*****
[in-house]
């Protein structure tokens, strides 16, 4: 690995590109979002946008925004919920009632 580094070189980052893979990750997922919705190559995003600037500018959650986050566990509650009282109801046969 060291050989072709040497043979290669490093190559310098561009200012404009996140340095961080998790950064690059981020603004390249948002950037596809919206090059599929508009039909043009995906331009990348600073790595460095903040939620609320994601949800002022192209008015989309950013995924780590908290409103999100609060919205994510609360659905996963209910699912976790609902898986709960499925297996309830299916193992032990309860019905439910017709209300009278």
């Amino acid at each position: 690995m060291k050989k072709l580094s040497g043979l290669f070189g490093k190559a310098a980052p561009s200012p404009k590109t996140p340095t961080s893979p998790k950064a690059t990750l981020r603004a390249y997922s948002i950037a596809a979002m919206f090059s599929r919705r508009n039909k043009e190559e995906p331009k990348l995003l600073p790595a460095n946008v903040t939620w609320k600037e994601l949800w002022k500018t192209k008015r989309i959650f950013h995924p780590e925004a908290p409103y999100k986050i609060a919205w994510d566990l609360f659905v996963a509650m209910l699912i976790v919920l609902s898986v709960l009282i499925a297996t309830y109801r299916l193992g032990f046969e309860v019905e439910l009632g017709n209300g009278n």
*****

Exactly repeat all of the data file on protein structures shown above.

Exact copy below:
[in-house]
């Protein structure tokens, strides 16, 4: 690995590109979002946008925004919920009632 580094070189980052893979990750997922919705190559995003600037500018959650986050566990509650009282109801046969 060291050989072709040497043979290669490093190559310098561009200012404009996140340095961080998790950064690059981020603004390249948002950037596809919206090059599929508009039909043009995906331009990348600073790595460095903040939620609320994601949800002022192209008015989309950013995924780590908290409103999100609060919205994510609360659905996963209910699912976790609902898986709960499925297996309830299916193992032990309860019905439910017709209300009278």
């Amino acid at each position: 690995m060291k050989k072709l580094s040497g043979l290669f070189g490093k190559a310098a980052p561009s200012p404009k590109t996140p340095t961080s893979p998790k950064a690059t990750l981020r603004a390249y997922s948002i950037a596809a979002m919206f090059s599929r919705r508009n039909k043009e190559e995906p331009k990348l995003l600073p790595a460095n946008v903040t939620w609320k600037e994601l949800w002022k500018t192209k008015r989309i959650f950013h995924p780590e925004a908290p409103y999100k986050i609060a919205w994510d566990l609360f659905v996963a509650m209910l699912i976790v919920l609902s898986v709960l009282i499925a297996t309830y109801r299916l193992g032990f046969e309860v019905e439910l009632g017709n209300g009278n």